If you’ve visited a Montessori classroom, you’ve seen some of the Sensorial materials – the Pink Tower, the Brown Stair, the Red Rods. They are the ones that stand out on the shelf, and that’s no accident! Year after year, the younger children in the classroom are magnetically drawn toward these materials. The Sensorial area addresses more than sight, though. Also in the Sensorial area are works like “Smelling Jars”, “Rough and Smooth Boards”, “Baric (Weight) Tablets”, "Sound Boxes", and many more. All of the Sensorial materials introduce the concepts of gradation, relationship, and comparison. "Which one weighs more?"... "Which one is the biggest?"... "The smoothest?"... "Which jars smell the same?" The materials give the children concrete experiences that help to distinguish sensory impressions in order to define and to refine their knowledge of the the world.

Many of the materials in Sensorial are indirect preparation for math and language development. Grasping the wooden knobs of the wooden "cylinder blocks" trains the child's hand with the prehensile grip needed to write properly with a pencil. "Rough and Smooth Boards" prepare the child for tracing Sandpaper Numbers and Letters both. The Red Rods prepare the child for counting and quantity. The "Binomial Cube" and the "Trinomial Cube" are blocks with sides of red, black, yellow and blue. Chlidren follow a construction pattern on the lid to fit them into a wooden box. Elementary level Montessori students later use this same material when learning how to calculate the cubes of binomials (numbers with two digits taken to the third power) and trinomials (three digits to the third power).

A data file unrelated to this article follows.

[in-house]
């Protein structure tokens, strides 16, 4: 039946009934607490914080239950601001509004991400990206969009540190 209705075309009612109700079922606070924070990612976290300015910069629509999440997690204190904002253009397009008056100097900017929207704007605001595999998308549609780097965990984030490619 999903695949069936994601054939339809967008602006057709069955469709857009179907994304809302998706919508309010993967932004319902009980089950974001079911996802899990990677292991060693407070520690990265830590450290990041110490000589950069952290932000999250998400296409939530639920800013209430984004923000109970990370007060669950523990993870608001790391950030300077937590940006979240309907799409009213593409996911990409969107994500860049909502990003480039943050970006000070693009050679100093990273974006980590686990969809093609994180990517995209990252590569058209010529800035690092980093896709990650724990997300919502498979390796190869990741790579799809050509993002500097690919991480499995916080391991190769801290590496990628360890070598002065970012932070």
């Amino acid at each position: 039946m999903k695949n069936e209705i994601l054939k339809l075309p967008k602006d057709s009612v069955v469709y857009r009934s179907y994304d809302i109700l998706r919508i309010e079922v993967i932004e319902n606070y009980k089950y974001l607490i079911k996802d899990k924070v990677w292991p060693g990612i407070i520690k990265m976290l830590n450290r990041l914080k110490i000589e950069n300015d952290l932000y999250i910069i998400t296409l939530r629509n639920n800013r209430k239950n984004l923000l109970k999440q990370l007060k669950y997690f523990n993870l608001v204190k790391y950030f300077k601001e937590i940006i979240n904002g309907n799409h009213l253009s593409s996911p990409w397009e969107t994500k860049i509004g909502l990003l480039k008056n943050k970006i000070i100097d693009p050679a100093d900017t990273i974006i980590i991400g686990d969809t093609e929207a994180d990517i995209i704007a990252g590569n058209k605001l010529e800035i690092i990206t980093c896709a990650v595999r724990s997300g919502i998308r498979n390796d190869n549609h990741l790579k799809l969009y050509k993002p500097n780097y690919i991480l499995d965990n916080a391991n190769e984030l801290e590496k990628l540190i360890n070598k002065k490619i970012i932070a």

Presentations in all areas follow the classic Montessori three-period lesson: 1) Introduction of concepts along with the material. For example: showing how to match pairs of color tablets, the teacher will point to them and give the concept, "This is blue...this is red...this is yellow". 2) Reinforce understanding: "Can you point to the red one?"..."Can you pick up the blue tablet?"..."Which tablet is yellow?" This is the vital part of the lesson and involves much repetition until the teacher sees the child is confident enough to move on to the third or "testing" period. 3) Pointing to a tablet she asks, "What is this?" ...Picking up a different one she asks, "Can you remember this color?"...This period also involves repetition and variation to ensure the child's solid integration of the concepts.

"And if we look at the sensorial apparatus which is able to evoke such deep concentration (remarkable in very small children between the ages of three and four), there is no doubt that this apparatus may be regarded not only as a help to exploring the environment, but also to the development of the mathematical mind."